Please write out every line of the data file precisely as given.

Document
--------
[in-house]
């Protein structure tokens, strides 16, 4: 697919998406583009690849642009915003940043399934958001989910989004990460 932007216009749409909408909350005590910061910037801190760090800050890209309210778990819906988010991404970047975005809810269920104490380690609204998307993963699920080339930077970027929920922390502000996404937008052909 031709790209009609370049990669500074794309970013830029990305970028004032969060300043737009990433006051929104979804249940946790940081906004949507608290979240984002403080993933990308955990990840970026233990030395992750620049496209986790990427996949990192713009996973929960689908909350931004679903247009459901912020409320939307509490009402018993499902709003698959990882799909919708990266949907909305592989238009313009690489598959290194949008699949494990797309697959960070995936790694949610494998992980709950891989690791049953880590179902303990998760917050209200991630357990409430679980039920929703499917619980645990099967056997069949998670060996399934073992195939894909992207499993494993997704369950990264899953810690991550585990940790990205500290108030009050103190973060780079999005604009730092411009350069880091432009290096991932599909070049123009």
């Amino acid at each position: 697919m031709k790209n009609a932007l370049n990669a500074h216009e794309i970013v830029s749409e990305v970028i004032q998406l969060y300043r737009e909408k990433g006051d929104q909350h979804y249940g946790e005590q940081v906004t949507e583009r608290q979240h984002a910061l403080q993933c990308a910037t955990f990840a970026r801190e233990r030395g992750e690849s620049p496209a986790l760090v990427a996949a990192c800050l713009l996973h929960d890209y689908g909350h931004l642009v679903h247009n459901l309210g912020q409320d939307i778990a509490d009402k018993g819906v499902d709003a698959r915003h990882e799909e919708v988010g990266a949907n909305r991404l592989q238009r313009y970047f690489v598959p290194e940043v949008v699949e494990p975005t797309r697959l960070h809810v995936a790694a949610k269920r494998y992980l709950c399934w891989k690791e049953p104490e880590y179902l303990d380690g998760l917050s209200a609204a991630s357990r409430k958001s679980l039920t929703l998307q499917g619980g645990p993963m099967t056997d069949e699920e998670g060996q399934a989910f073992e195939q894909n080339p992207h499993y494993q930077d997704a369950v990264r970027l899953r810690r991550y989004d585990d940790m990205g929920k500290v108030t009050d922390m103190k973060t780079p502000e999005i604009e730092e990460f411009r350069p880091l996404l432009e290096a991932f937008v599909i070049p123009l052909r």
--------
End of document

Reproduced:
[in-house]
């Protein structure tokens, strides 16, 4: 697919998406583009690849642009915003940043399934958001989910989004990460 932007216009749409909408909350005590910061910037801190760090800050890209309210778990819906988010991404970047975005809810269920104490380690609204998307993963699920080339930077970027929920922390502000996404937008052909 031709790209009609370049990669500074794309970013830029990305970028004032969060300043737009990433006051929104979804249940946790940081906004949507608290979240984002403080993933990308955990990840970026233990030395992750620049496209986790990427996949990192713009996973929960689908909350931004679903247009459901912020409320939307509490009402018993499902709003698959990882799909919708990266949907909305592989238009313009690489598959290194949008699949494990797309697959960070995936790694949610494998992980709950891989690791049953880590179902303990998760917050209200991630357990409430679980039920929703499917619980645990099967056997069949998670060996399934073992195939894909992207499993494993997704369950990264899953810690991550585990940790990205500290108030009050103190973060780079999005604009730092411009350069880091432009290096991932599909070049123009």
């Amino acid at each position: 697919m031709k790209n009609a932007l370049n990669a500074h216009e794309i970013v830029s749409e990305v970028i004032q998406l969060y300043r737009e909408k990433g006051d929104q909350h979804y249940g946790e005590q940081v906004t949507e583009r608290q979240h984002a910061l403080q993933c990308a910037t955990f990840a970026r801190e233990r030395g992750e690849s620049p496209a986790l760090v990427a996949a990192c800050l713009l996973h929960d890209y689908g909350h931004l642009v679903h247009n459901l309210g912020q409320d939307i778990a509490d009402k018993g819906v499902d709003a698959r915003h990882e799909e919708v988010g990266a949907n909305r991404l592989q238009r313009y970047f690489v598959p290194e940043v949008v699949e494990p975005t797309r697959l960070h809810v995936a790694a949610k269920r494998y992980l709950c399934w891989k690791e049953p104490e880590y179902l303990d380690g998760l917050s209200a609204a991630s357990r409430k958001s679980l039920t929703l998307q499917g619980g645990p993963m099967t056997d069949e699920e998670g060996q399934a989910f073992e195939q894909n080339p992207h499993y494993q930077d997704a369950v990264r970027l899953r810690r991550y989004d585990d940790m990205g929920k500290v108030t009050d922390m103190k973060t780079p502000e999005i604009e730092e990460f411009r350069p880091l996404l432009e290096a991932f937008v599909i070049p123009l052909r």